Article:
The University of Bath studied a group of 26 healthy young men. All exercised regularly. None were obese. Baseline health assessments, including biopsies of fat tissue, confirmed that each had normal metabolisms and blood sugar control, with no symptoms of incipient diabetes. The scientists then asked all their volunteers to impair their great health by doing a lot of sitting and eating way too much. But half the volunteers had to do a hard-out 45 minute treadmill session a day. Other than that session, they lay around all the rest of the day.

The New York Times reported the results: After only a week, the young men who had not exercised displayed a significant and unhealthy decline in their blood sugar control, and, equally worrying, their biopsied fat cells seemed to have developed a malicious streak. Those cells, examined using sophisticated genetic testing techniques, were now overexpressing various genes that may contribute to unhealthy metabolic changes and underexpressing other genes potentially important for a well-functioning metabolism.

But the volunteers who had exercised once a day, despite comparable energy surpluses, were not similarly afflicted. Their blood sugar control remained robust, and their fat cells exhibited far fewer of the potentially undesirable alterations in gene expression than among the sedentary men.

“Exercise seemed to completely cancel out many of the changes induced by overfeeding and reduced activity,” said Dylan Thompson, a professor of health sciences at the University of Bath and senior author of the study.

Fitness for health isn’t about gyms and jogging as much as it is about a physically active lifestyle that exerts strong system-wide effects on our body. Rather than exercising for the sake of it, make changes to your lifestyle and environment that encourages you to move. Ride a bicycle. Walk. Park your car further away. Use the stairs. Chances are, you’ll sustain that physical activity longer than most people sustain their gym membership.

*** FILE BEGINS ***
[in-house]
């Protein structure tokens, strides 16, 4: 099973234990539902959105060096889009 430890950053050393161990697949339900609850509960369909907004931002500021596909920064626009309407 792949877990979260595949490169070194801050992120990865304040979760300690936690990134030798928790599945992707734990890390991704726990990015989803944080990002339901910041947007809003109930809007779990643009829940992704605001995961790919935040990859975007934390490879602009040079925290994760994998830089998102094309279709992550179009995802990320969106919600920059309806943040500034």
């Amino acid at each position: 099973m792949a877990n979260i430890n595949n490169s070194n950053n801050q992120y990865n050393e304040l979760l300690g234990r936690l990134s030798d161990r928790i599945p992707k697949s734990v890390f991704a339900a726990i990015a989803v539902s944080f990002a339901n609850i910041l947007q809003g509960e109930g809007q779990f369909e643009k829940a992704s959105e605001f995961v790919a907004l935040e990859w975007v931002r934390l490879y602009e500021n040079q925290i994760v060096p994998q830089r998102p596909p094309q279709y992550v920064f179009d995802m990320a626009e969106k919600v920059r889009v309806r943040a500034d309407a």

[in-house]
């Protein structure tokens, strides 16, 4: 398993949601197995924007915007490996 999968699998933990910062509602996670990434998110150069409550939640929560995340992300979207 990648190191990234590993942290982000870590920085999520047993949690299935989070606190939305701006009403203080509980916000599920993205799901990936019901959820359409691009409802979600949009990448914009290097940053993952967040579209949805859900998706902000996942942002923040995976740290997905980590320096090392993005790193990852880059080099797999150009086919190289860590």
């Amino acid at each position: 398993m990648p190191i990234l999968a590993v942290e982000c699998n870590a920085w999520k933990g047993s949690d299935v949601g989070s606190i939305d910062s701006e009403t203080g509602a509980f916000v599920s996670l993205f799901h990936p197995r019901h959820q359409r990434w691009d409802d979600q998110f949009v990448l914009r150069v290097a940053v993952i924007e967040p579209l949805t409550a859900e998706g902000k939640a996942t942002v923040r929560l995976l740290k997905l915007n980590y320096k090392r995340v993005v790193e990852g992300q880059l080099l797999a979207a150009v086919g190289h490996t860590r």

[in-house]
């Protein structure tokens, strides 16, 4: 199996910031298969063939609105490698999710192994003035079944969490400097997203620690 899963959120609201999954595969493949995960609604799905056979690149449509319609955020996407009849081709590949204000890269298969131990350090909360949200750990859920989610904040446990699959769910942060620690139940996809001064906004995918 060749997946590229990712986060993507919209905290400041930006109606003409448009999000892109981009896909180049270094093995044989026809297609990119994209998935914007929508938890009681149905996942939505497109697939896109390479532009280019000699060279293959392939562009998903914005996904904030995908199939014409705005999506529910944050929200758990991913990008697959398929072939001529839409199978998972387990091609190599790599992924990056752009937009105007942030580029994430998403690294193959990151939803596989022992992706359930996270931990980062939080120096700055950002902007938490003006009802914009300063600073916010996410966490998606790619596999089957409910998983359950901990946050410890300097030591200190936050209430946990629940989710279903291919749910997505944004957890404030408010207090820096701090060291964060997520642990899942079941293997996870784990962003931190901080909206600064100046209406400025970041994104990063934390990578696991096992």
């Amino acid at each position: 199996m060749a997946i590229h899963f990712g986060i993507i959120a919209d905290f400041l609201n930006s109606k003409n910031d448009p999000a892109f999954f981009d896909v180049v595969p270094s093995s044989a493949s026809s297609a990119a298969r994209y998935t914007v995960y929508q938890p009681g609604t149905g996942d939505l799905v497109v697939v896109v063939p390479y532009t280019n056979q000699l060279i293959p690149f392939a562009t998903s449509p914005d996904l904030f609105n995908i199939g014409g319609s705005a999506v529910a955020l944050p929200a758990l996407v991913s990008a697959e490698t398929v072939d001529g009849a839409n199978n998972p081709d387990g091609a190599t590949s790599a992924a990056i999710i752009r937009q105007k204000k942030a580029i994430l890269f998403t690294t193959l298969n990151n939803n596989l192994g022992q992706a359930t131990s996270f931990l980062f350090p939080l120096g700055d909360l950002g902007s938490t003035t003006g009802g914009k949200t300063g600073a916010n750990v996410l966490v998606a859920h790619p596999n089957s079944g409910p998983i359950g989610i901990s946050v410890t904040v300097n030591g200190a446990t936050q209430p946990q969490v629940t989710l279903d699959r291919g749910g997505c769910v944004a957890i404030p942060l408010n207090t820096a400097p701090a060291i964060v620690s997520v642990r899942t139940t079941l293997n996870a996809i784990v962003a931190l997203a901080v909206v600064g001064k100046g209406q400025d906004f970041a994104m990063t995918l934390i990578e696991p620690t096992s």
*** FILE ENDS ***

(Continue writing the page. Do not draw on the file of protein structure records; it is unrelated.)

The ‘runner’s high’ that we experience when we do break through the initial tough bit of exercise is due to brain chemicals called endocannabinoids. (Yes, it’s one of those cannabinoids…) Some suppose this was an evolutionary outcome to support us back in the day when if we wanted dinner, we had to chase it and catch it. And it might be why stoners get the munchies.

People in western economies sit 9.3 hours a day and that doesn’t include sleeping.

Physical inactivity leads to muscle and bone weakness, immune system compromises, narrowing of arteries, metabolic decline, central nervous system compromise and general frailty. Sitting can be as bad as smoking. They should print warnings on couches and office chairs. Even if the chair is perfectly primed by a professional Ergonomist and made safe from any posture or health and safety issue, the very act of being sedentary and sitting for long periods is not what humans are suited for. In fact, it’s the opposite.

Between 1945 and 1995, the average adult daily calorie expenditure fell 800 calories. So the amount of moving we do each day has reduced by 800 calories, thanks to cars and machines and washing machines and so forth. 800 calories is the equivalent of a ten mile walk! In 1960, 50% of jobs required at least moderate physical activity. Today it is only 20%. Two thirds of desk workers eat lunch at their desk.

The Mayo Clinic takes credit for labelling a phenomenon it calls ‘Non-Exercise Activity Thermogenesis’ (NEAT.) I call it moving. Doing stuff burns calories. You don’t have to join a gym, swim an ocean or run marathons religiously. Make a bed, walk the stairs and stand while talking on the phone. They’re also licensing devices to be NEAT-certified to measure and motivate people, including special underwear. I presume the underwear is more about the measuring than the motivation?